Archive for the ‘Sport’ Category

G.L.O.W.: The Story of the Gorgeous Ladies of Wrestling

Wednesday, April 17th, 2013

tn_glowDo you guys remember G.L.O.W.? Back in the ’80s, specifically 1986-1990, it was a weekly televised all women’s wrestling event. What I remember is it was taped in what looked like a hotel banquet room (turns out it was in a casino). And because of the time it happened there was alot of big hair, alot of glitter, alot of shiny aerobics type outfits. And face paint.

This movie is one of these nostalgic documentaries we’re gonna start seeing even more of because of Kickstarter. It’s HEY, REMEMBER G.L.O.W.?: THE MOVIE. Not alot of substance. But it’s an unusual topic that’s interesting to me, so I enjoyed the stroll down memory lane.

The director Brett Whitcomb and writer Bradford Thomason actually did another nostalgic documentary about a colorful pop culture oddity that only could’ve happened in the ’80s, THE ROCK-A-FIRE EXPLOSION. I recommend that to anybody that wants to see a movie about the animatronic bears and gorillas and shit that played music at the Show Biz Pizza chain, the weird guy that invented them, the crazy coke-fueled hey day when the company was on top of the world, the inevitable downfall, and the dilapidated warehouse where he still keeps all the old crap he has left. That’s real interesting stuff, GLOW actually seems kinda predictable compared to that but, you know, it’s about women who used to paint their faces and wave chainsaws around and rap and bodyslam each other on TV. I’m gonna watch it. (read the rest of this shit…)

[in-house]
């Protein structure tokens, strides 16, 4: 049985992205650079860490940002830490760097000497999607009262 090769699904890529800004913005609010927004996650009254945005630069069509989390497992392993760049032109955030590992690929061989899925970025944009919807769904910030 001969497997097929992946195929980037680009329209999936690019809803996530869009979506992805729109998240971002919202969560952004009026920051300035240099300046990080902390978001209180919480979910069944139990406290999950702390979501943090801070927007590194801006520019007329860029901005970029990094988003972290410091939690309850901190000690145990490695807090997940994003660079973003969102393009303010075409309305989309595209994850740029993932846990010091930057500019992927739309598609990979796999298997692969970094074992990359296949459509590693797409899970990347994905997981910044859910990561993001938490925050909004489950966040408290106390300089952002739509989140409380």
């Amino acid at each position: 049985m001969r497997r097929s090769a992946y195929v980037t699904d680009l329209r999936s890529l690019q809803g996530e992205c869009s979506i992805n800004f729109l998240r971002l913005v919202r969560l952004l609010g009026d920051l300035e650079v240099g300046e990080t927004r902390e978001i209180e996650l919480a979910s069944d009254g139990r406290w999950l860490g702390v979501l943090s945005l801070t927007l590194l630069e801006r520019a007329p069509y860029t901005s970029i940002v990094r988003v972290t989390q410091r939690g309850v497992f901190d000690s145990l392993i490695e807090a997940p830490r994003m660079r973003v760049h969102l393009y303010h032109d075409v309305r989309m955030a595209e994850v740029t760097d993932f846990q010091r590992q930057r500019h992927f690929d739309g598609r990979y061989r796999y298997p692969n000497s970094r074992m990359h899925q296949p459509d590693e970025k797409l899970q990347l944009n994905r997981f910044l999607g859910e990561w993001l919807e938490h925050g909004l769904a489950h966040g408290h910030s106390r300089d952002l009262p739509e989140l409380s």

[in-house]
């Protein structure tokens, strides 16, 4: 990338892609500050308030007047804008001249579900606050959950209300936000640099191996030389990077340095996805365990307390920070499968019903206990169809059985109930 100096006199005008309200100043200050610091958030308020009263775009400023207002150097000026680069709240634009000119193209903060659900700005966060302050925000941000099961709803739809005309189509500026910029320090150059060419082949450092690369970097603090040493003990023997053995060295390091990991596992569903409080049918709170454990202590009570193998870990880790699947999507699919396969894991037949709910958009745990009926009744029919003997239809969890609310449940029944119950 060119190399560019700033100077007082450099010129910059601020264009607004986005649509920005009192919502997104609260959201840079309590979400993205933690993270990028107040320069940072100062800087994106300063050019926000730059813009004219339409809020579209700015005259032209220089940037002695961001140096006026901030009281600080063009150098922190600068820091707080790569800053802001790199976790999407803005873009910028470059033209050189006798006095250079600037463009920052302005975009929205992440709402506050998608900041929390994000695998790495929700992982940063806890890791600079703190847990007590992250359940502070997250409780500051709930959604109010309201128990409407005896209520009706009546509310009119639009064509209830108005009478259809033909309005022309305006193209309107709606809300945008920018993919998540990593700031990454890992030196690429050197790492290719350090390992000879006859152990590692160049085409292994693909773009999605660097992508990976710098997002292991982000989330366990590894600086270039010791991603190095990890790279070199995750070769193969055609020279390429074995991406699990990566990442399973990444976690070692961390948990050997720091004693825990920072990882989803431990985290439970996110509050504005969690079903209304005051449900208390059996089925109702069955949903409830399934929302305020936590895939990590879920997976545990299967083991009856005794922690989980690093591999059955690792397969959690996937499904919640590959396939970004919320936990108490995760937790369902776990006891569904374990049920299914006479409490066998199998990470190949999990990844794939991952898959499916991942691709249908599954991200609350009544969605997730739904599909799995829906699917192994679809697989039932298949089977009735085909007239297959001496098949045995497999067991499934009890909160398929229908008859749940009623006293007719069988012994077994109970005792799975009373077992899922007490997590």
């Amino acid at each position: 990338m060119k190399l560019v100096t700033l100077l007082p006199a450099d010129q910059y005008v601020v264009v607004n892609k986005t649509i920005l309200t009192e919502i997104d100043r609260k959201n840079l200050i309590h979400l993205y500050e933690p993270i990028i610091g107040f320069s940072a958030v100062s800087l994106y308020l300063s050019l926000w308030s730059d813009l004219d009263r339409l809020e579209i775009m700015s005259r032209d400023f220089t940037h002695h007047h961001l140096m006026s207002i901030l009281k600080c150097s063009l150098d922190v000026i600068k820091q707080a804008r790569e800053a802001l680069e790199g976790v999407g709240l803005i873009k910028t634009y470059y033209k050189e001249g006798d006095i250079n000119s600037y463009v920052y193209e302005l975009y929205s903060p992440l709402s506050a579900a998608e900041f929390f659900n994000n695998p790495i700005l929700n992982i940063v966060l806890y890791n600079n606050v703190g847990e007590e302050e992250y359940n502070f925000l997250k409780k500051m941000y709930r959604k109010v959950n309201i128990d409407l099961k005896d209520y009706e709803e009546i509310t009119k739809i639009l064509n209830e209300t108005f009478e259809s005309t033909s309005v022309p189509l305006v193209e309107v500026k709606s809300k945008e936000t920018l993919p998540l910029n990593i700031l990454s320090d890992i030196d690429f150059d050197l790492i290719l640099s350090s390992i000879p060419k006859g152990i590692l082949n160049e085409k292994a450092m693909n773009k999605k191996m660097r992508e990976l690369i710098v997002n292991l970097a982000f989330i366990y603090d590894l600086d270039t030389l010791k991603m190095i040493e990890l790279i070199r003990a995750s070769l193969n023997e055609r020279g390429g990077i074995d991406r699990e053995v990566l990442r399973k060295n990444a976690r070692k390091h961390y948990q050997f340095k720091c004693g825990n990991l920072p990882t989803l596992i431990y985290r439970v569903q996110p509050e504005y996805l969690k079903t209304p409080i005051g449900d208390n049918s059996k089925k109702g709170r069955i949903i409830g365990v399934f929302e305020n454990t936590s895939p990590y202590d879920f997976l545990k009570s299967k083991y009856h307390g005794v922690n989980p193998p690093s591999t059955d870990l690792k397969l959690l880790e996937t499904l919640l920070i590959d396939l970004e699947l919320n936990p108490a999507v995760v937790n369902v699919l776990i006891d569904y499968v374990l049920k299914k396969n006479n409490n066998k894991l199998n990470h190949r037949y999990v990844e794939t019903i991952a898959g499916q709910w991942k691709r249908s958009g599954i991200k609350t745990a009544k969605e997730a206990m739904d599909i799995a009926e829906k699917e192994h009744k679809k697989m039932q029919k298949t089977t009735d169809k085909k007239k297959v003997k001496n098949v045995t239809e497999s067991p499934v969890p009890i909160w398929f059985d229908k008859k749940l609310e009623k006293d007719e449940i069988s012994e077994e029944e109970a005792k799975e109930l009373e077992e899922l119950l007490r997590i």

Victory

Saturday, April 6th, 2013

tn_victoryVICTORY is a 1981 John Huston film that combines a LONGEST YARD type game-between-prisoners-and-guards story with a GREAT ESCAPE type story about escape greatness. It all begins when Sylvester Stallone, a Canadian prisoner in a German WWII labor camp (I thought American, but apparently he has a maple leaf on him somewhere), loses control of his soccer ball. It rolls over to Max Von Sydow, a Nazi officer who starts showboating by foot juggling it even though he’s wearing his big Nazi boots, and he kicks it over to Michael Caine, a British prisoner who was a pro footballer/soccerer before the war.

That one casual sporting exchange is historic because it starts up the conversation that leads to the deal: the best players from among the Allied prisoners will play an exhibition game against the German national team. For the Nazis it’s good propaganda at the end of a war that, let’s face it, did not improve their country’s image on the international stage. For the prisoners it’s an opportunity to plan an escape.
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Trouble With the Curve

Tuesday, January 1st, 2013

tn_troublewiththecurveI don’t know if this is true but I heard it’s good luck for movie critics to start a year with a Clint Eastwood review. So I saved TROUBLE WITH THE CURVE for the occasion.

It’s a pretty standard mainstream feel-good-about-everything-at-the-end father-daughter relationship drama, but I couldn’t resist it because Clint plays the stubborn old grump dad and Amy Adams plays the daughter. She’s pissed off and sarcastic through half the movie but I’m still powerless in the face of her charms. I’m sorry.